Everyone got out of World War 2 and everyone was going to get along now. Just like at the end of World War 1, everyone went around buying a lot, and we get the 1950s and how much life changed. Life was swell (did anyone else watch those silly videos on Nickelodeon?).
But, lo and behold things were not as they seem. There was a new reason to be scared, the Red Scare, Commies.
Huh I just learned something
So when I was in high school my brother would say, “Take that commie garbage and go back to China!” and he swore up and down to me that was from a Xena Warrior Princess episode.
I don’t think that’s true because I couldn’t find it on my quick 10 second google search.
Well, I just learned something completly unrelated to these Modern History Lessons.
Okay back to the modern history lessons
So, Red Scare.
The Red Scare started and the American presidents got together with a bunch of other leaders of Western Europe, and decided they would practice “Containment,” and keep Communism contained to Russia, and oops it slipped out into China.
But we’ll keep it there, just in those two, so we’ll fight in Korea and have the Korean police action, that we all really call the Korean War. It didn’t work so well there, and now we have North and South Korea (check out my Korea geography lesson from years ago). Then we got the Vietnam War.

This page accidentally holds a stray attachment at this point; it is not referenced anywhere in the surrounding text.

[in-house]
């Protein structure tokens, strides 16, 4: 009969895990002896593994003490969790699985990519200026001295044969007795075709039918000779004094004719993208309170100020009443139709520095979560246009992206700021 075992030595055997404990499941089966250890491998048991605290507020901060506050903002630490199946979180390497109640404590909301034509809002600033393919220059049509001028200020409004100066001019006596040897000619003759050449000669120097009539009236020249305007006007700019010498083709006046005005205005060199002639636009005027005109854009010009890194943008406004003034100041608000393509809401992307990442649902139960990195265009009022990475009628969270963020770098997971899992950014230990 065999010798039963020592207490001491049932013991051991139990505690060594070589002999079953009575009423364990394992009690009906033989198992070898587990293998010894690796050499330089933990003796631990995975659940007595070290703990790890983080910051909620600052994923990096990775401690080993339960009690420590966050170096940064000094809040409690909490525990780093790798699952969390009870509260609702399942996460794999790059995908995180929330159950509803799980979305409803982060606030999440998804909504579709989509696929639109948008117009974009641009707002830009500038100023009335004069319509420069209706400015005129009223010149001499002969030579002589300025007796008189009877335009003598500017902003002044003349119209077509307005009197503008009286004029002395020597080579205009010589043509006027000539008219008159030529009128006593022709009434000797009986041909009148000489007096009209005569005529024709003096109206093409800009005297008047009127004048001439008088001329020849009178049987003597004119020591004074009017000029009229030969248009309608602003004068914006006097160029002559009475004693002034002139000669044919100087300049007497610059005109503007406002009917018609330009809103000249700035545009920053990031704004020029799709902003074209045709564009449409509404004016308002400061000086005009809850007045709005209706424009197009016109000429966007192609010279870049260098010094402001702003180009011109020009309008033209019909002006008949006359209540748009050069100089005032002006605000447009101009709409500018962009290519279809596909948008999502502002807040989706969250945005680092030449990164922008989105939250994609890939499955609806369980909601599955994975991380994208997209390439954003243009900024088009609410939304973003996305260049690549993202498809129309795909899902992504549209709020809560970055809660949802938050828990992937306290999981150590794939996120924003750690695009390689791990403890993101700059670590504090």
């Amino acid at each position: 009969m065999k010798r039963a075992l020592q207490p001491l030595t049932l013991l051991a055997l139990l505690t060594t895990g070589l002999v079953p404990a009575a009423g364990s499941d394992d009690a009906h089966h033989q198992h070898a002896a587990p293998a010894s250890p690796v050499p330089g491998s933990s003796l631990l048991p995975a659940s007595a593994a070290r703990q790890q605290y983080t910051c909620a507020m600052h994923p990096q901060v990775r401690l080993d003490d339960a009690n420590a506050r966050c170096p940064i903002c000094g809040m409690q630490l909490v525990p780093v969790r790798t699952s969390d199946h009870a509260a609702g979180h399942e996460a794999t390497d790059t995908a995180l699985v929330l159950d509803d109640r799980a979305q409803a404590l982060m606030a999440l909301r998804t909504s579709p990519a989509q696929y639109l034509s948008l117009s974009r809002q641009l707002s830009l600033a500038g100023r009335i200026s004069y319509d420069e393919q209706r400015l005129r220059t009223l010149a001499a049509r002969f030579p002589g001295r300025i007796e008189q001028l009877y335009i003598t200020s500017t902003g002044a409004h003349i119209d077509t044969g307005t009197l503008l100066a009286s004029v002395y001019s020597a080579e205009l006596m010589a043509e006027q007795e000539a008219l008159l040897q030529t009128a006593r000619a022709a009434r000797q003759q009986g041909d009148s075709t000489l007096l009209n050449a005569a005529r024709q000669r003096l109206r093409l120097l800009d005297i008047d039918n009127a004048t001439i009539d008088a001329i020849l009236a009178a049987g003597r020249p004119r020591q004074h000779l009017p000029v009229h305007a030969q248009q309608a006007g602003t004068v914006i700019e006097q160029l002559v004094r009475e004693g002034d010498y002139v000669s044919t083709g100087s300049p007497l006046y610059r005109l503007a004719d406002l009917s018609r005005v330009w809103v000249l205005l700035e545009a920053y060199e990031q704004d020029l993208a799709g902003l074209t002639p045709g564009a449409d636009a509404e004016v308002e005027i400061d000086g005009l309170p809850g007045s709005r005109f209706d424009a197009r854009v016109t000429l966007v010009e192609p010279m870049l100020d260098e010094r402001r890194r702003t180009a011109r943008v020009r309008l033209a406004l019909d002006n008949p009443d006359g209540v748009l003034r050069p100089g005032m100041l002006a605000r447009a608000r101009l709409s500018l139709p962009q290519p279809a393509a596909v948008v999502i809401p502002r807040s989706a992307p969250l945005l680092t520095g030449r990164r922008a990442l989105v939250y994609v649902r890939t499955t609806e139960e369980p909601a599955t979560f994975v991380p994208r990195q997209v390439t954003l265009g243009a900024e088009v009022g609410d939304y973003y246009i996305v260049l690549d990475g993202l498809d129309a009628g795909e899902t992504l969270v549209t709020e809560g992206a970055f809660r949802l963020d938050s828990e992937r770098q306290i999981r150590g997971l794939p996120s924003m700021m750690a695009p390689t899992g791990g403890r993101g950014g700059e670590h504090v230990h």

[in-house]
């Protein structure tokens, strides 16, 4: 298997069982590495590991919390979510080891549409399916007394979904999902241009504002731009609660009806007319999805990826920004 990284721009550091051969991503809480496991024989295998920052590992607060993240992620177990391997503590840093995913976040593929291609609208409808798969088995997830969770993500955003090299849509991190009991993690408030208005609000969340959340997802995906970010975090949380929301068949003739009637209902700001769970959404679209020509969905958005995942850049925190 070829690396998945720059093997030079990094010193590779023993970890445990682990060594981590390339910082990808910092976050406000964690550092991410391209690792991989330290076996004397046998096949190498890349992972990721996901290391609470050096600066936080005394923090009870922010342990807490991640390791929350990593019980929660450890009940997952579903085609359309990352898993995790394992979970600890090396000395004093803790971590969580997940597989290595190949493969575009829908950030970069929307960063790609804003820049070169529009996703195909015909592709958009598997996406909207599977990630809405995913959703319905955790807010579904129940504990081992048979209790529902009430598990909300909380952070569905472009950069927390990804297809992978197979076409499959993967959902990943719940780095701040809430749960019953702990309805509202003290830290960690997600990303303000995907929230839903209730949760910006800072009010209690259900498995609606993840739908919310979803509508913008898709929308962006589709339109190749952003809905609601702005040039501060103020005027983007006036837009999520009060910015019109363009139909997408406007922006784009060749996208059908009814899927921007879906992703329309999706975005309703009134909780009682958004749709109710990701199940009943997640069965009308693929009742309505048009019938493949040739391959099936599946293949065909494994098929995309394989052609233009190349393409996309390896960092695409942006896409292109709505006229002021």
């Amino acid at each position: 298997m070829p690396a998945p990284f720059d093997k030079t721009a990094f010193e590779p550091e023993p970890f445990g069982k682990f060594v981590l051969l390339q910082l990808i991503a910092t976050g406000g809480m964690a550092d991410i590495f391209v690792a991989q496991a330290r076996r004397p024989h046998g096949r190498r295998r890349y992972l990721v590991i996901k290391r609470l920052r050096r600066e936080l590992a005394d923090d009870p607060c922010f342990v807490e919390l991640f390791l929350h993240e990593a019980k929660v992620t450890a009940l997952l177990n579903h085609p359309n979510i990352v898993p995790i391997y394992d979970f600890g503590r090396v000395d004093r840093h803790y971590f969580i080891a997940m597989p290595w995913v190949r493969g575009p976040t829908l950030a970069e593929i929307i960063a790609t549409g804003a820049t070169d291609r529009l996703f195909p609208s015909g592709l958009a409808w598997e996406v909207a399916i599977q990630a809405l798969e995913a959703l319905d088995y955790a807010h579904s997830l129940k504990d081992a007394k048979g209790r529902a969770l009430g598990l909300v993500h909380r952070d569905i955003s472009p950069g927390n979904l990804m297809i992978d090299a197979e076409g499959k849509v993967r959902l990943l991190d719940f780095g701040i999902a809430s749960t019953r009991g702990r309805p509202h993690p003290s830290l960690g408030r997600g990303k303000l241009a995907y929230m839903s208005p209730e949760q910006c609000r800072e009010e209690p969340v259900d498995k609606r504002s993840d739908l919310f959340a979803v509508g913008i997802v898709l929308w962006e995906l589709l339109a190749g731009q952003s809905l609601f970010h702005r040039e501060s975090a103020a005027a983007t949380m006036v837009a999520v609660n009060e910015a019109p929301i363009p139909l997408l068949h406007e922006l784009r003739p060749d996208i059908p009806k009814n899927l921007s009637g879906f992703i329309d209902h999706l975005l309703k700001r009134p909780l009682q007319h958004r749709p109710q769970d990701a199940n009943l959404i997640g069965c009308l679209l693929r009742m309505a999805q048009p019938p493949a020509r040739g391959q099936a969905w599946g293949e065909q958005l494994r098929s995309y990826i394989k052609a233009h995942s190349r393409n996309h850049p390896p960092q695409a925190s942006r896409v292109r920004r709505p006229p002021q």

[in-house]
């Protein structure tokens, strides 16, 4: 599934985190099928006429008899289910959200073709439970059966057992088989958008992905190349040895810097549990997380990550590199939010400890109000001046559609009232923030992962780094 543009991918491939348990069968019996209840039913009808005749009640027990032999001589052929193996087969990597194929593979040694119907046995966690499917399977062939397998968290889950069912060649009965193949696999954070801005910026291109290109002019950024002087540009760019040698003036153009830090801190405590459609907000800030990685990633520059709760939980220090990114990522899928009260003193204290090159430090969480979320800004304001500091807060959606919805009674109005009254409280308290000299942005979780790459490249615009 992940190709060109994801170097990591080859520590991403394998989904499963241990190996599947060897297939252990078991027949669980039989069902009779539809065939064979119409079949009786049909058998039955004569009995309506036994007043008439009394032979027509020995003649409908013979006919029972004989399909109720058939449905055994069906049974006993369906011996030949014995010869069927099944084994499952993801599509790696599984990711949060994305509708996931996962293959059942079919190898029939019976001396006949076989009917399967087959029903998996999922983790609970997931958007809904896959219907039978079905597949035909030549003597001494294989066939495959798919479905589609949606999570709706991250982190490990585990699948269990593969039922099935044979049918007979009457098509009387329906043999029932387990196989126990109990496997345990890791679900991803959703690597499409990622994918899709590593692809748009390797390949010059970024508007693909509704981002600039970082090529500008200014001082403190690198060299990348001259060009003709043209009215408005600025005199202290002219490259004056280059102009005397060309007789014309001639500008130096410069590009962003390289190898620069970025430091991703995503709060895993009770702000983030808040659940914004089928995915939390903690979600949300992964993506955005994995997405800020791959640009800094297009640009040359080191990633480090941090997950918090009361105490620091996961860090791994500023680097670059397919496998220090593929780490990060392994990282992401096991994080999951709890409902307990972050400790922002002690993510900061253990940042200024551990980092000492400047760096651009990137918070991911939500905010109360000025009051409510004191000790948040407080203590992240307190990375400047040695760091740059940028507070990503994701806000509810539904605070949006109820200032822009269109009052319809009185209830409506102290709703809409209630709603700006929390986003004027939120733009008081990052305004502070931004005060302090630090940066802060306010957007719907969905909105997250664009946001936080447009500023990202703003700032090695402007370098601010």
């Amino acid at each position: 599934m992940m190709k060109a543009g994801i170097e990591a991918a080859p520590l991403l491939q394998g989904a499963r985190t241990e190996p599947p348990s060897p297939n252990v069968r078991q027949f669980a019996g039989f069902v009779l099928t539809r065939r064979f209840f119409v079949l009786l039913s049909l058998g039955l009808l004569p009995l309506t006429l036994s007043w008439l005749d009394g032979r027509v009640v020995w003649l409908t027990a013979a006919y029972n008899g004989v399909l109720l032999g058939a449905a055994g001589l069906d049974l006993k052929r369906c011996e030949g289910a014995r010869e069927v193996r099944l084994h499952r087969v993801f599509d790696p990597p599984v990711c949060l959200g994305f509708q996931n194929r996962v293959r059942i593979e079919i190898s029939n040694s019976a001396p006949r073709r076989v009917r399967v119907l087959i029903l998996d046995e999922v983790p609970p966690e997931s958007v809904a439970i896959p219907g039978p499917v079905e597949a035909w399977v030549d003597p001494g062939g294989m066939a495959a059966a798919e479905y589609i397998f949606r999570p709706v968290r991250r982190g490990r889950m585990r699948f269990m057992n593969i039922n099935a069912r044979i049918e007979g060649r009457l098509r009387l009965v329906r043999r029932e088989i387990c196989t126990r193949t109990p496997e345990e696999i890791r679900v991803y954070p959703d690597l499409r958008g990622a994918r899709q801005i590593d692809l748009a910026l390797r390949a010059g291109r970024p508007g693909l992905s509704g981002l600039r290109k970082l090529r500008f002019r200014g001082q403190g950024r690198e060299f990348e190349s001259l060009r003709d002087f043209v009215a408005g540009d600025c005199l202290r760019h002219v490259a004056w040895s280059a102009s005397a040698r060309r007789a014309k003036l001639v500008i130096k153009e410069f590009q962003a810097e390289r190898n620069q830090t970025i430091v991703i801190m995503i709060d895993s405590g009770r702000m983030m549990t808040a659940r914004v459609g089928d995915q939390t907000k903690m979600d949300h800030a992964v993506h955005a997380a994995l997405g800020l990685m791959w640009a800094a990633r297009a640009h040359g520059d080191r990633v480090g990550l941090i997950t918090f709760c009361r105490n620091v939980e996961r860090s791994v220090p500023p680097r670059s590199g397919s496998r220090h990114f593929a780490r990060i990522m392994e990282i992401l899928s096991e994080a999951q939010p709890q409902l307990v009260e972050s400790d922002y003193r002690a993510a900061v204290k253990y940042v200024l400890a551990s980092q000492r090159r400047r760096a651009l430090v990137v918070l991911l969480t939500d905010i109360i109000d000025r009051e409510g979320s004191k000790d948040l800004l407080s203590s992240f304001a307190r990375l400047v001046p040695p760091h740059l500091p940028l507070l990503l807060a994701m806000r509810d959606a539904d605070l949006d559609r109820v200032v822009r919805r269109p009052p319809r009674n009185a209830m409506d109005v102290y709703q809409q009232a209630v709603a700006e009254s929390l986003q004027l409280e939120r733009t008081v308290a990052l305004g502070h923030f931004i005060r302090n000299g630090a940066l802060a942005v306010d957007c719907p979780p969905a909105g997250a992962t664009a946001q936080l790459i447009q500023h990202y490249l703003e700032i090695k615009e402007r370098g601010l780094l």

And then we have the most amusing way we fought communism, and probably one of the more effective methods, the Space Race.
After that, we go from Modern History into Current Events
Back when I was in high school, my AP European History teacher explained to me, anything in the last 20 years, and often in the last 20-50 years isn’t history, it’s current events.
We’re too close to truly understand the significance of the events. If you look at “rankings of American presidents” you can see this. You’ll notice if the person ranking is Republican they’ll rank Ronald Reagan near the top, and if they’re Democrat they’ll rank Bill Clinton or JFK near the top.
But, the last 40 years have been tumultuous. We’ve had some interesting events, the Challenger exploded, the Berlin Wall fell and the Soviet Union dissolved, we nearly had another world war over in the Balkans, terrorism rose up and here in the United States there was 9-11, and so it goes.